Israel's elections are entering the final stretch with a nail-biting vote count on Wednesday morning, reports The Jerusalem Post.
It now appears that Prime Minister Benjamin Netanyahu's Likud Party has a clear path to build a right-wing coalition. That coalition would consist of Likud (35), Shas (8), United Torah Judaism (8), Union of Right Wing Parties (5), Yisrael Beytenu (5), and Kulanu (4), for a total of 65 seats.
The opposition will most likely be made up of Benny Gantz's Blue and White (35), Hadash-Ta'al (6), Labor (6), Meretz (4), and Ra'am-Balad (4), with 55 seats in total.
Election data was made available early this morning via the the Central Elections Council's website, giving Israelis the opportunity to view the results for each city, town - and even specific ballot boxes.
What follows is a sample of election results by cities and towns.
Unsurprisingly, Benny Gantz's Blue and White faction handily won in Tel Aviv-Yafo with almost 46% of the vote. Likud came in second with 19%, followed by far-Left Meretz with 9% and the more center-Left Labor with 8.5%.
Likud won the highest amount of votes in Jerusalem with almost 25%. United Torah Judaism, the Ashkenazi ultra-Orthodox faction, received 23%, while the Sephardic ultra-Orthodox Shas received 14%. Blue and White got 12%, and the Union of Right Wing Parties won 7%.
Almost the opposite of Tel Aviv, Likud won 43% of the vote in Beersheba, beating the Blue and White's 18%, while 9.5% voted for Yisrael Beytenu.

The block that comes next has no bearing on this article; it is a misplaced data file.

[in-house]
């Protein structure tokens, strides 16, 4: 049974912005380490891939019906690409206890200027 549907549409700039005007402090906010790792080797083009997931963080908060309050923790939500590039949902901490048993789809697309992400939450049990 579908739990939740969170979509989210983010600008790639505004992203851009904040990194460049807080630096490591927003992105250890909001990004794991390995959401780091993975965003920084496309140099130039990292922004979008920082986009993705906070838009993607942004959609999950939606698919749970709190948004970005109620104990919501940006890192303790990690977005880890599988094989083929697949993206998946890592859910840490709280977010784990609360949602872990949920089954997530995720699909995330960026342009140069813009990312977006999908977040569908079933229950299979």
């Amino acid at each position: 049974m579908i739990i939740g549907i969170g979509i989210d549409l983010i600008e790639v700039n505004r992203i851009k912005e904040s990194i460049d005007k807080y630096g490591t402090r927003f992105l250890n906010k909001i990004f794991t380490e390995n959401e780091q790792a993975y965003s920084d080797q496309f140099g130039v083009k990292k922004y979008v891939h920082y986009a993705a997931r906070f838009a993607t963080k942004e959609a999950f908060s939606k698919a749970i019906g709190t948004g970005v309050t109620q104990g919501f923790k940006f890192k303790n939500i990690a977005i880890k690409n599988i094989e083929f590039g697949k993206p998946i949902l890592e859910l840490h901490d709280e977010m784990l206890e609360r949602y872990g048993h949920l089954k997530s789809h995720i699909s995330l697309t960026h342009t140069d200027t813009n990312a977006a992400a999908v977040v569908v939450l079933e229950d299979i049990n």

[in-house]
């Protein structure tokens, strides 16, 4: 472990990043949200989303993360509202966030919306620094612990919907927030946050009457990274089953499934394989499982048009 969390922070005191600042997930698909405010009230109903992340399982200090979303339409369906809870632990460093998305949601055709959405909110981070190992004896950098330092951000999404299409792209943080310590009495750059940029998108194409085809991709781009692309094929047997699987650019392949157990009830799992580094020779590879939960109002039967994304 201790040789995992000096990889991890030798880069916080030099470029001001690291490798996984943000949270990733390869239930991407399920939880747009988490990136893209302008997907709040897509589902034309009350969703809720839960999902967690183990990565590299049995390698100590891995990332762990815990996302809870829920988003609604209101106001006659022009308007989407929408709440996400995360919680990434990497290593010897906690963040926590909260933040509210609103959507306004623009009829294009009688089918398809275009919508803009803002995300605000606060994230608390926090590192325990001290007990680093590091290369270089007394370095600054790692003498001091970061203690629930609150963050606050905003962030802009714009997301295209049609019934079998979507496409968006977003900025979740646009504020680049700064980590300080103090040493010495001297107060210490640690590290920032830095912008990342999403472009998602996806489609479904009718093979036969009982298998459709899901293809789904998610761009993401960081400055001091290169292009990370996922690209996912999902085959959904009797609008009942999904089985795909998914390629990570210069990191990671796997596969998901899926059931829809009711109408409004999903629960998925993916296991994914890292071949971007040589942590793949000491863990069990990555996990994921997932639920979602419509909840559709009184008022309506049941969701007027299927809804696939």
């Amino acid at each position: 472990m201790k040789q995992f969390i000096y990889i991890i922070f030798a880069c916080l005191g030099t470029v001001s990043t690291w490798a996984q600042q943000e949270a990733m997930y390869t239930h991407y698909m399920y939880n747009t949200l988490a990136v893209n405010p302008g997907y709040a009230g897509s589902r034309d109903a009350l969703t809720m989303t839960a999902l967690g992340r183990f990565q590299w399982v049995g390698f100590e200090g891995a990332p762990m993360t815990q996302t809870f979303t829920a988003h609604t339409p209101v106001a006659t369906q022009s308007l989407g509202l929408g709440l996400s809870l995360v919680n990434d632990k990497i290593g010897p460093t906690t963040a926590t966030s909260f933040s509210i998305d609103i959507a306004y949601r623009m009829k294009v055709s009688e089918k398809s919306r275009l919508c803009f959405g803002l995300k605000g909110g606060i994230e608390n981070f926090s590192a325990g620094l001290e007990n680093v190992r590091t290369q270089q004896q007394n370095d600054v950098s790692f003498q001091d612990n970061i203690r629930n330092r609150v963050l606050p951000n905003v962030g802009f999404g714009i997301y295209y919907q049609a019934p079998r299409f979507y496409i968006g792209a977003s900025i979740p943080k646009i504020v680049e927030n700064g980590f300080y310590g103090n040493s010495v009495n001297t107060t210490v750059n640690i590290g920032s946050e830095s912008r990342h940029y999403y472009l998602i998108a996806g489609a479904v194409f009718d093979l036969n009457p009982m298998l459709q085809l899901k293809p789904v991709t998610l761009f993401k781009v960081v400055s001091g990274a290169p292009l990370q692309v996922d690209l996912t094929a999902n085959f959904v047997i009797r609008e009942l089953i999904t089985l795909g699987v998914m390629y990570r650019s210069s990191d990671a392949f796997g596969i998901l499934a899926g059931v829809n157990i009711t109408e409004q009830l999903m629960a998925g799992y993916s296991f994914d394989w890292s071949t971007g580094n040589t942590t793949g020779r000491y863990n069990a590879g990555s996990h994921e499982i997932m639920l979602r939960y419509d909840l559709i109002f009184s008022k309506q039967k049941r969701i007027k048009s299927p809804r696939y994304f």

Blue and White took Haifa with 33% of the vote, followed by the Likud with 24% and Yisrael Beytenu with 7%.
Cities and towns on the periphery:
Israel's northernmost town voted 48% for Blue and White. Likud received 14%, and Labor received 11%.
The southernmost city in Israel mostly voted for Likud with 43% of the vote. Blue and White took 26%.
Located next to the Palestinian city of Hebron, the settlement voted mostly for the Union of Right Wing Parties at 46%, while Likud received 33%. Interestingly, though the settlement is known as a bastion of the far Right, 14 people voted for Meretz and five voted for Labor.
Minority cities and towns:
One of the largest Arab cities in Israel, an overwhelming 80% of residents voted for Hadash-Ta'al, the union of the Jewish-Arab Communist Party and the Arab Movement for Renewal Party, while 12% chose Ra'am-Balad, a union of Arab nationalist parties. Some 39 residents voted for the Likud.
In Israel's only Bedouin city, located in the Negev near Beersheba, 48.5% of residents chose Ra'am-Balad, while 40% chose Hadash-Ta'al.
Some 55% of Israel's largest Druze city voted for Blue and White, 24% voted for Moshe Kahlon's Kulanu Party and 9% of the votes went to Meretz.
The residents of this village are Alawites, the same religion followed by Syrian President Bashar Assad. Ghajar has been the subject of a decades-long border dispute between Israel and Lebanon; most residents hold Israeli citizenship. The village mostly voted for Kulanu, at 37%, followed by Blue and White with 24% and Likud with 15.5%.